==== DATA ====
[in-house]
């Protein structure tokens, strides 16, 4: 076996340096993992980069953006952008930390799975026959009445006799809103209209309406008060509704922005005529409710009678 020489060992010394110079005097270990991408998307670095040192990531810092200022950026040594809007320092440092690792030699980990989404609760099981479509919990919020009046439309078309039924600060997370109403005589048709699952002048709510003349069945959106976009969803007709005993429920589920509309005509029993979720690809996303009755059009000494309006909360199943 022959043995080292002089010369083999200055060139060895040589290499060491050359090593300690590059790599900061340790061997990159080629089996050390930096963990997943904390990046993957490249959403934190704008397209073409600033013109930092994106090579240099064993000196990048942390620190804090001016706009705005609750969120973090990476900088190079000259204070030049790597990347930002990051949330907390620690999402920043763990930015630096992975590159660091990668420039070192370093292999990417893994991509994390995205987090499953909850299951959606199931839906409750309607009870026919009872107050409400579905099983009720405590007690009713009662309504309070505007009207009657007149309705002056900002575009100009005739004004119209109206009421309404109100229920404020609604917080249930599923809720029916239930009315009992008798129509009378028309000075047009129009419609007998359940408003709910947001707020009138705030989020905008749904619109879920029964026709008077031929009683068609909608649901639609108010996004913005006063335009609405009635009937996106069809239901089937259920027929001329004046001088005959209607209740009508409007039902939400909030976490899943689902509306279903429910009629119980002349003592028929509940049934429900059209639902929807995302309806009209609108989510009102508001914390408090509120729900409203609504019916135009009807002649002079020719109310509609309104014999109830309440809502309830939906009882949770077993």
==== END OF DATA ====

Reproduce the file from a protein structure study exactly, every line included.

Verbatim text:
[in-house]
């Protein structure tokens, strides 16, 4: 076996340096993992980069953006952008930390799975026959009445006799809103209209309406008060509704922005005529409710009678 020489060992010394110079005097270990991408998307670095040192990531810092200022950026040594809007320092440092690792030699980990989404609760099981479509919990919020009046439309078309039924600060997370109403005589048709699952002048709510003349069945959106976009969803007709005993429920589920509309005509029993979720690809996303009755059009000494309006909360199943 022959043995080292002089010369083999200055060139060895040589290499060491050359090593300690590059790599900061340790061997990159080629089996050390930096963990997943904390990046993957490249959403934190704008397209073409600033013109930092994106090579240099064993000196990048942390620190804090001016706009705005609750969120973090990476900088190079000259204070030049790597990347930002990051949330907390620690999402920043763990930015630096992975590159660091990668420039070192370093292999990417893994991509994390995205987090499953909850299951959606199931839906409750309607009870026919009872107050409400579905099983009720405590007690009713009662309504309070505007009207009657007149309705002056900002575009100009005739004004119209109206009421309404109100229920404020609604917080249930599923809720029916239930009315009992008798129509009378028309000075047009129009419609007998359940408003709910947001707020009138705030989020905008749904619109879920029964026709008077031929009683068609909608649901639609108010996004913005006063335009609405009635009937996106069809239901089937259920027929001329004046001088005959209607209740009508409007039902939400909030976490899943689902509306279903429910009629119980002349003592028929509940049934429900059209639902929807995302309806009209609108989510009102508001914390408090509120729900409203609504019916135009009807002649002079020719109310509609309104014999109830309440809502309830939906009882949770077993």